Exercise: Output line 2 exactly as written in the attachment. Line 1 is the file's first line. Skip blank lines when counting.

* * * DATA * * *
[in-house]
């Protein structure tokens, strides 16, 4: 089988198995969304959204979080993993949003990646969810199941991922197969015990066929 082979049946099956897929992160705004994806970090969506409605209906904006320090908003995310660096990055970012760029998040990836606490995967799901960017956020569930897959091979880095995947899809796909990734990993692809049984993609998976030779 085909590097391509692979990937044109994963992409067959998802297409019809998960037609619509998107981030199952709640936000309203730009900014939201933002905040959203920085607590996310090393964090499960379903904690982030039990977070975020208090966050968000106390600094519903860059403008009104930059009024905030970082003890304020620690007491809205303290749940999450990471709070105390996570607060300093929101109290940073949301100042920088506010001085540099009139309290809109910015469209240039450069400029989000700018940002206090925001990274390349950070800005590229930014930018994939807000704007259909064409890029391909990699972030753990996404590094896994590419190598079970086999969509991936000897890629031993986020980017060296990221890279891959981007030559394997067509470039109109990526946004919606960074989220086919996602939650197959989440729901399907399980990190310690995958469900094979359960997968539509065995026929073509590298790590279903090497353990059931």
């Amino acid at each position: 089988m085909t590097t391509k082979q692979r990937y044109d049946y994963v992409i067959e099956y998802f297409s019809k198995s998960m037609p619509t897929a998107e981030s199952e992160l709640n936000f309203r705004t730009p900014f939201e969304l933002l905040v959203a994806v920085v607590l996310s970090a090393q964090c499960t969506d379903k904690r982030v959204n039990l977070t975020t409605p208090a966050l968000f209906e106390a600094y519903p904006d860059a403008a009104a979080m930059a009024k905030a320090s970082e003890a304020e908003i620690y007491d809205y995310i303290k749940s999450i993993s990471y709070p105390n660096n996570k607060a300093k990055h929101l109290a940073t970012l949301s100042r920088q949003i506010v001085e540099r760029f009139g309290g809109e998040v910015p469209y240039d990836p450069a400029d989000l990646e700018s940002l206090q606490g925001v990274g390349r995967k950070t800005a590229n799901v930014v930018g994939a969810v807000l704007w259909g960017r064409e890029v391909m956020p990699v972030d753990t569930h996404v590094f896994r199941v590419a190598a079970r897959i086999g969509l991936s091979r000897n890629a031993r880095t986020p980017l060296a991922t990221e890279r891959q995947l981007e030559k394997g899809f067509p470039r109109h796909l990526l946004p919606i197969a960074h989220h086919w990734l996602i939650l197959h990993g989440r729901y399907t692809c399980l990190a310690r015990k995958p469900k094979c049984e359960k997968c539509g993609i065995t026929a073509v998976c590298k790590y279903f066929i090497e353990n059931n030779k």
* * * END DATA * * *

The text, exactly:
């Protein structure tokens, strides 16, 4: 089988198995969304959204979080993993949003990646969810199941991922197969015990066929 082979049946099956897929992160705004994806970090969506409605209906904006320090908003995310660096990055970012760029998040990836606490995967799901960017956020569930897959091979880095995947899809796909990734990993692809049984993609998976030779 085909590097391509692979990937044109994963992409067959998802297409019809998960037609619509998107981030199952709640936000309203730009900014939201933002905040959203920085607590996310090393964090499960379903904690982030039990977070975020208090966050968000106390600094519903860059403008009104930059009024905030970082003890304020620690007491809205303290749940999450990471709070105390996570607060300093929101109290940073949301100042920088506010001085540099009139309290809109910015469209240039450069400029989000700018940002206090925001990274390349950070800005590229930014930018994939807000704007259909064409890029391909990699972030753990996404590094896994590419190598079970086999969509991936000897890629031993986020980017060296990221890279891959981007030559394997067509470039109109990526946004919606960074989220086919996602939650197959989440729901399907399980990190310690995958469900094979359960997968539509065995026929073509590298790590279903090497353990059931």